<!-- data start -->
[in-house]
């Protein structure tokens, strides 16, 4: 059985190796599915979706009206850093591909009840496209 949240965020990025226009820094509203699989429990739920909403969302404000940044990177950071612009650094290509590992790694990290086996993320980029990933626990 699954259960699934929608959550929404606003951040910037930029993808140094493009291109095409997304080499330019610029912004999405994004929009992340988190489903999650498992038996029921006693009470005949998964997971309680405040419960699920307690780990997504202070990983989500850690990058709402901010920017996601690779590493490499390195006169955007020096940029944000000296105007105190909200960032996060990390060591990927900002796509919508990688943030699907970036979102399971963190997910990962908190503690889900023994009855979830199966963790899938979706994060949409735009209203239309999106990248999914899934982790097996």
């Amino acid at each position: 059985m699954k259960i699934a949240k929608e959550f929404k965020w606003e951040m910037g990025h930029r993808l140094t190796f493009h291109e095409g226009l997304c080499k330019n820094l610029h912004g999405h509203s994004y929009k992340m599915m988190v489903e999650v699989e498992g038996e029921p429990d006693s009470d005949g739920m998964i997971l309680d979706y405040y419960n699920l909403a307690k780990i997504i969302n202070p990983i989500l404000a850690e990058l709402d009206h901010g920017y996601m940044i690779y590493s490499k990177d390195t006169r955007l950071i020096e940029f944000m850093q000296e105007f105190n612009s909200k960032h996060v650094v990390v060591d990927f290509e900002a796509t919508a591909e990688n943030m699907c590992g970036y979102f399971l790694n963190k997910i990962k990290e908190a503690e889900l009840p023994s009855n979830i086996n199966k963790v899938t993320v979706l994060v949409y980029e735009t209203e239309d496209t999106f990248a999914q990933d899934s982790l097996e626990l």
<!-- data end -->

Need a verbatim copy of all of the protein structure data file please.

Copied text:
[in-house]
């Protein structure tokens, strides 16, 4: 059985190796599915979706009206850093591909009840496209 949240965020990025226009820094509203699989429990739920909403969302404000940044990177950071612009650094290509590992790694990290086996993320980029990933626990 699954259960699934929608959550929404606003951040910037930029993808140094493009291109095409997304080499330019610029912004999405994004929009992340988190489903999650498992038996029921006693009470005949998964997971309680405040419960699920307690780990997504202070990983989500850690990058709402901010920017996601690779590493490499390195006169955007020096940029944000000296105007105190909200960032996060990390060591990927900002796509919508990688943030699907970036979102399971963190997910990962908190503690889900023994009855979830199966963790899938979706994060949409735009209203239309999106990248999914899934982790097996």
């Amino acid at each position: 059985m699954k259960i699934a949240k929608e959550f929404k965020w606003e951040m910037g990025h930029r993808l140094t190796f493009h291109e095409g226009l997304c080499k330019n820094l610029h912004g999405h509203s994004y929009k992340m599915m988190v489903e999650v699989e498992g038996e029921p429990d006693s009470d005949g739920m998964i997971l309680d979706y405040y419960n699920l909403a307690k780990i997504i969302n202070p990983i989500l404000a850690e990058l709402d009206h901010g920017y996601m940044i690779y590493s490499k990177d390195t006169r955007l950071i020096e940029f944000m850093q000296e105007f105190n612009s909200k960032h996060v650094v990390v060591d990927f290509e900002a796509t919508a591909e990688n943030m699907c590992g970036y979102f399971l790694n963190k997910i990962k990290e908190a503690e889900l009840p023994s009855n979830i086996n199966k963790v899938t993320v979706l994060v949409y980029e735009t209203e239309d496209t999106f990248a999914q990933d899934s982790l097996e626990l």